Leave Your Preconceived Notions at the Door

Before he ever picks up a brush, London-based American artist Joseph Yaeger has been working on a painting for months. He starts by choosing a reference from sourced images, often still shots from films, or his own photography. Then he prepares his surface, layering gesso on canvas, sometimes adding scrapes or pockmarks with water or the end of a paintbrush. 

Old long since (2022) by Joseph Yaeger

“The prep takes quite a bit longer than the painting,” Yaeger said in an interview with Artnet. “I don’t sit and deliberate on a canvas for very long.” Once he gets going, most of his paintings are nearly finished in less than a week, sometimes as little as a day.

Painted with layers of watercolor on the gessoed canvas, the work appears textured but with a glossy sheen that could be mistaken for oils. Nevertheless, Yaeger is “happily married” to watercolor, and “constantly discovering new ways to make it lie.”

“The way that watercolor is thought of, both culturally and in the history of painting, it seems like it’s a wide-open field,” he said. “And there’s so much more that can be done with it.”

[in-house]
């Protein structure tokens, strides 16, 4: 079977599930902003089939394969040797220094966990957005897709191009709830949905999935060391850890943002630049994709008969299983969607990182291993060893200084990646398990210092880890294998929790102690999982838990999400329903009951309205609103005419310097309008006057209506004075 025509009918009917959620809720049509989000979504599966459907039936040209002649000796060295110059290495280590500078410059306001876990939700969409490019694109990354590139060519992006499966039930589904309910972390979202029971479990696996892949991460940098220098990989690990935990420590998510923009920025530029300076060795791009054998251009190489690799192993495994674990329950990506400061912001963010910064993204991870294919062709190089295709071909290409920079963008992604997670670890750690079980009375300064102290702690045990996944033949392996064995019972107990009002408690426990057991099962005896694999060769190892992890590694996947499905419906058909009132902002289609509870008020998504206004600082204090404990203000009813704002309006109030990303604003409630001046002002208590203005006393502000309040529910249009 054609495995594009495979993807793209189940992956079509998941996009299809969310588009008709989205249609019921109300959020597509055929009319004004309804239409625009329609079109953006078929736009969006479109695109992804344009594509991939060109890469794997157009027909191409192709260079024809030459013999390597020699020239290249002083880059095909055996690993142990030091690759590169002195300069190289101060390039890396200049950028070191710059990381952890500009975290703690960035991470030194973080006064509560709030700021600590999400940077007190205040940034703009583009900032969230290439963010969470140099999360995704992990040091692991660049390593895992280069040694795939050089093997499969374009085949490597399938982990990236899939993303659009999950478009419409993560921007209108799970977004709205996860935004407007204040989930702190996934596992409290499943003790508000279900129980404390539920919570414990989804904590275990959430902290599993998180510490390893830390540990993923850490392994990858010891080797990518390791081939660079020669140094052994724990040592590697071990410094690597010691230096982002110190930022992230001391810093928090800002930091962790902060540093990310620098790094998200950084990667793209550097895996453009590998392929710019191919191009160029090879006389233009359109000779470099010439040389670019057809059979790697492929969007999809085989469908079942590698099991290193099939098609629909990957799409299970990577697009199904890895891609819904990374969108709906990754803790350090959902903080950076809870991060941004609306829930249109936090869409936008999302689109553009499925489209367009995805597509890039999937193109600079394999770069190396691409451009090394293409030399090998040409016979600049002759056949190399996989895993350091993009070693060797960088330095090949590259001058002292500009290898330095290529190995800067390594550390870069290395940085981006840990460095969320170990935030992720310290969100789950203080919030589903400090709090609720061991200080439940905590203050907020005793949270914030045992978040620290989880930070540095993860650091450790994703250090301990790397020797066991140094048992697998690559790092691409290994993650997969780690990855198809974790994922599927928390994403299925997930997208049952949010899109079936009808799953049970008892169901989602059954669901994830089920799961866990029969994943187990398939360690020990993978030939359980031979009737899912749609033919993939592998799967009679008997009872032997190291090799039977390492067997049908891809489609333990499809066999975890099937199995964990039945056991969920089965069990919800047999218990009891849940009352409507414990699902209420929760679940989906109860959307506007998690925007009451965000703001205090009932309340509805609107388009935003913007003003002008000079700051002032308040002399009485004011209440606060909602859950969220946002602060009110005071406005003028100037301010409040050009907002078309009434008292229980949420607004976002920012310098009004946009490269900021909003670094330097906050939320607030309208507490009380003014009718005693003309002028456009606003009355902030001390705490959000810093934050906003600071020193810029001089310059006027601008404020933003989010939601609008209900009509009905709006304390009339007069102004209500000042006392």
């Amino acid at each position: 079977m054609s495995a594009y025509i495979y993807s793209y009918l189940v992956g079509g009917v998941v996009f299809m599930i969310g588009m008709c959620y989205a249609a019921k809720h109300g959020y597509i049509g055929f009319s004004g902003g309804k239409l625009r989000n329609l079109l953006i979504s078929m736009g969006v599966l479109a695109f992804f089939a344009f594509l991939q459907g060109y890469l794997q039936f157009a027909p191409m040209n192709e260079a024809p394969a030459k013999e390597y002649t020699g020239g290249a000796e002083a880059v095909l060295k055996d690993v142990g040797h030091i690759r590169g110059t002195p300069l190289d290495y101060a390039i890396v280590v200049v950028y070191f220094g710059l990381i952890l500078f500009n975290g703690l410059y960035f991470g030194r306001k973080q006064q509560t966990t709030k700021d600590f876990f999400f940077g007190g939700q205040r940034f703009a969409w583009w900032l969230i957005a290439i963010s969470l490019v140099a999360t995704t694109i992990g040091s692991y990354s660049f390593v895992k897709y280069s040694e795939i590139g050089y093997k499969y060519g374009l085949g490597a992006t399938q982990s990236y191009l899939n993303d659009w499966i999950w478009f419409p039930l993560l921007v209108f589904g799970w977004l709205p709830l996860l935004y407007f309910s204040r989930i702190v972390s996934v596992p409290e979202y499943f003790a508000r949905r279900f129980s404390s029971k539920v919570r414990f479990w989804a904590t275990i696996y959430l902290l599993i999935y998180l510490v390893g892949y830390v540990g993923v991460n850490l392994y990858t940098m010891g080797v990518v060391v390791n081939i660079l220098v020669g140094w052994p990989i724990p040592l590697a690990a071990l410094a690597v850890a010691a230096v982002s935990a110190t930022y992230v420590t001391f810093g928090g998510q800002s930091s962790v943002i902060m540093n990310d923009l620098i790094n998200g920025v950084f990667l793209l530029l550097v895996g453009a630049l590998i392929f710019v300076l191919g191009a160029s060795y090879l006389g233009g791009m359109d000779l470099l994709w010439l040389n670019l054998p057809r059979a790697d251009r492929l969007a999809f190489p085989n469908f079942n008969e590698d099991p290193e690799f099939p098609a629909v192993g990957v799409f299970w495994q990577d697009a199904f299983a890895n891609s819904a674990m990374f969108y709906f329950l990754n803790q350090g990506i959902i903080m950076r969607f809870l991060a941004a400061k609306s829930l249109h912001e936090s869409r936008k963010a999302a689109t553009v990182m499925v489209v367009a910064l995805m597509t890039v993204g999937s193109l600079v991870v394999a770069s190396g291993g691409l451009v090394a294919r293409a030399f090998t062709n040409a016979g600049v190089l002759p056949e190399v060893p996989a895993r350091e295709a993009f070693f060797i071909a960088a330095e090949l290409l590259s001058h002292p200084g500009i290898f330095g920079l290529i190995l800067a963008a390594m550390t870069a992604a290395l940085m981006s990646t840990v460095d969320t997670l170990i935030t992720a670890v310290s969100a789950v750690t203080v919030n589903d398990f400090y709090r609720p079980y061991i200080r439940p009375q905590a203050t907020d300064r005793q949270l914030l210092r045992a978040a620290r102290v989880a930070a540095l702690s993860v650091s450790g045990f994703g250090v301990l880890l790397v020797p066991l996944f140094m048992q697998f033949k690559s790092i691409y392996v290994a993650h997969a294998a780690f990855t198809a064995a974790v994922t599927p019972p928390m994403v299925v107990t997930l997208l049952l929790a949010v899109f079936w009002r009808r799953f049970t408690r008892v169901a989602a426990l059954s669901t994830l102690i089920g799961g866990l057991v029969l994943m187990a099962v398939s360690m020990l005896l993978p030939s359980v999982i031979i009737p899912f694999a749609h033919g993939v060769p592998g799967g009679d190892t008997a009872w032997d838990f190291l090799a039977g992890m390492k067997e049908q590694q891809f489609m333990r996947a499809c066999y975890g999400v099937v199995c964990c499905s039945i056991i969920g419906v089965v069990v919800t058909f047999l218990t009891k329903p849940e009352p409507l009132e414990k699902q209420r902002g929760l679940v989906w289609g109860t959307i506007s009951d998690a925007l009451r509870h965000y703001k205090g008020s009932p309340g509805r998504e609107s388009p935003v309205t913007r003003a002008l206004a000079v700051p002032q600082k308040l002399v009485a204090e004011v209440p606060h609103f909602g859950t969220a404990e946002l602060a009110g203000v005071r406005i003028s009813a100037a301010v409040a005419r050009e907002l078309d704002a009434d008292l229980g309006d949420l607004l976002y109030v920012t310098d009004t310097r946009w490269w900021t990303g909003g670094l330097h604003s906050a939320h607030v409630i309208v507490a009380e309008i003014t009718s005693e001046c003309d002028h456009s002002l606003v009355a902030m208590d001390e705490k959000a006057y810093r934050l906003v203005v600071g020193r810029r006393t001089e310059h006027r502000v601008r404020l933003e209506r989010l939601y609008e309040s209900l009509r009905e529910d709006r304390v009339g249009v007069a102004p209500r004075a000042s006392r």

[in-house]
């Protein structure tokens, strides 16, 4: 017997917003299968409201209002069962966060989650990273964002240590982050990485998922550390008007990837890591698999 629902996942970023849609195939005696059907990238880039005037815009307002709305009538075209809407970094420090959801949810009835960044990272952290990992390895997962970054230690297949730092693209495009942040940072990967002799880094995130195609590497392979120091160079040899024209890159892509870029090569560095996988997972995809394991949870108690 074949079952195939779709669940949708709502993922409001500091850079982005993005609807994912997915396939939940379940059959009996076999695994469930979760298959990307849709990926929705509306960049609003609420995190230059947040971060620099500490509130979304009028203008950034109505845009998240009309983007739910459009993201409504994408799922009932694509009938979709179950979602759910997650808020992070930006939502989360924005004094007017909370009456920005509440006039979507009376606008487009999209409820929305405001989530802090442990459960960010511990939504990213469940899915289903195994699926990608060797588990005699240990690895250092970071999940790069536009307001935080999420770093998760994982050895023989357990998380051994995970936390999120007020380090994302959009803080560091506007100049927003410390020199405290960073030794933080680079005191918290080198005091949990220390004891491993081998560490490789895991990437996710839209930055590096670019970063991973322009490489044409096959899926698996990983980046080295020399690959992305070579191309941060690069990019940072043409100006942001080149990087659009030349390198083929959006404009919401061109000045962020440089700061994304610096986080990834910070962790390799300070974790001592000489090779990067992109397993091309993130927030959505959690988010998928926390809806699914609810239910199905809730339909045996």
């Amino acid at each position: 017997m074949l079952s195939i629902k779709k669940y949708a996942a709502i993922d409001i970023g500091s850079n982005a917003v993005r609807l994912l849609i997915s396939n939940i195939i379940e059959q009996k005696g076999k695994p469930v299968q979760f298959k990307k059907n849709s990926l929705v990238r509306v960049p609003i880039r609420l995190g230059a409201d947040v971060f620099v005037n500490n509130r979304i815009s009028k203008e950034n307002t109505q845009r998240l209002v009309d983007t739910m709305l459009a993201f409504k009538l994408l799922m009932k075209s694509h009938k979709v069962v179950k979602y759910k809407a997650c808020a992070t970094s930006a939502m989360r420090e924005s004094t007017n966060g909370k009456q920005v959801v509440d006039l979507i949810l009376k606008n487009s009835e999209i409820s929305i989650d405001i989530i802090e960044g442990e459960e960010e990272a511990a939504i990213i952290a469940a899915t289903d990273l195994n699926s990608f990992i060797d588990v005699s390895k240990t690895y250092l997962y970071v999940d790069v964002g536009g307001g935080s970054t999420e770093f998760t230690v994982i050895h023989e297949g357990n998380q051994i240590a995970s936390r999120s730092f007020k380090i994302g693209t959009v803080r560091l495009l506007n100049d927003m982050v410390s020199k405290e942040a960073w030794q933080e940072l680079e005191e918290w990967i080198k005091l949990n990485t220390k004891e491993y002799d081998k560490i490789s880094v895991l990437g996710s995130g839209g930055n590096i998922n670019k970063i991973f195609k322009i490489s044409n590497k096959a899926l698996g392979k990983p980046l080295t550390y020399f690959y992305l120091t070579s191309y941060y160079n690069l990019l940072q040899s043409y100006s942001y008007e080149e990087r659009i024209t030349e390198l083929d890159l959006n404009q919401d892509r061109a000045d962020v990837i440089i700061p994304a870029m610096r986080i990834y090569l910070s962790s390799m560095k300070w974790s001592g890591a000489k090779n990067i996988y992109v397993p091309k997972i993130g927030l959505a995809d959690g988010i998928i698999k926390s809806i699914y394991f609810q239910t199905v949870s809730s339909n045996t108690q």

Sanctimony as a pastime! (2022) by Joseph Yaeger

In recent series, the artist has focused on a number of intimate subjects — close-up views of hands, feet, and faces, particularly eyes. His most recent series, “Time Weft,” tackles the issue of seeing itself, with pieces that show faces half-obscured by glass or shadow, eyes covered by a hand, and one featuring a pair of glasses.

On display at the Perimeter in London through February 18, 2023, the exhibition gets its name from from the Einsteinian notion of a time warp — the distortion of space and time, as well as the notion of the weft (weave’s past tense), which, in textile production, continually doubles back on itself. In this manner the exhibition explores recurrence.

Inside a time are its lies (2022) by Joseph Yaeger

“The imagery I use is a protracted search to better understand myself; playing or putting on roles that might clarify an interior that is sort of naturally hidden, even from myself,” said Yaeger. “I’ll come across an image –– sometimes I’m searching for one, sometimes I stumble into it –– and the feeling of it, the arrangement, the subject, the relation of subjects within the image, will sort of jar me, attract me, dislodge me.”

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Kelly Kane
PleinAir Magazine and American Watercolor Weekly Editor-in-Chief With more than 20 years experience in art publishing, Kelly Kane has served previously as Editor-in-Chief of Watercolor Artist magazine and Content Director for The Artist’s Magazine, Drawing, Acrylic Artist, and Pastel Journal. She has interviewed many of the preeminent artists of our time and written numerous articles about painting, drawing, art education and art history. She is now the Editor-in-Chief of PleinAir Magazine and the American Watercolor Weekly newsletter. Click here to send her an email.


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